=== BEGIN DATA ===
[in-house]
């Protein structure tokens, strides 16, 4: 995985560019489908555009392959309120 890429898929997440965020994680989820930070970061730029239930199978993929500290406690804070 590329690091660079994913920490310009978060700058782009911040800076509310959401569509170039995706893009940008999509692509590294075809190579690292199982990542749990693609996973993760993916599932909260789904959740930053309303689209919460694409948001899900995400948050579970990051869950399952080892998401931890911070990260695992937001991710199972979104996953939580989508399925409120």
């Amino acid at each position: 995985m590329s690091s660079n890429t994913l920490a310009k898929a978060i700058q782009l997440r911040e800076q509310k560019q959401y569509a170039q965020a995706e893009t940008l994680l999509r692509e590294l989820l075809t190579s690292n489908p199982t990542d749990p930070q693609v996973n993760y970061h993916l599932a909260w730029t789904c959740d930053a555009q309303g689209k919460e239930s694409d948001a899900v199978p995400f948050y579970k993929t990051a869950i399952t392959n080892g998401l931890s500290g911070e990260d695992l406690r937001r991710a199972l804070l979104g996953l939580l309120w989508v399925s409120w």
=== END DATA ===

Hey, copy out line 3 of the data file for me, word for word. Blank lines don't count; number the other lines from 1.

């Amino acid at each position: 995985m590329s690091s660079n890429t994913l920490a310009k898929a978060i700058q782009l997440r911040e800076q509310k560019q959401y569509a170039q965020a995706e893009t940008l994680l999509r692509e590294l989820l075809t190579s690292n489908p199982t990542d749990p930070q693609v996973n993760y970061h993916l599932a909260w730029t789904c959740d930053a555009q309303g689209k919460e239930s694409d948001a899900v199978p995400f948050y579970k993929t990051a869950i399952t392959n080892g998401l931890s500290g911070e990260d695992l406690r937001r991710a199972l804070l979104g996953l939580l309120w989508v399925s409120w």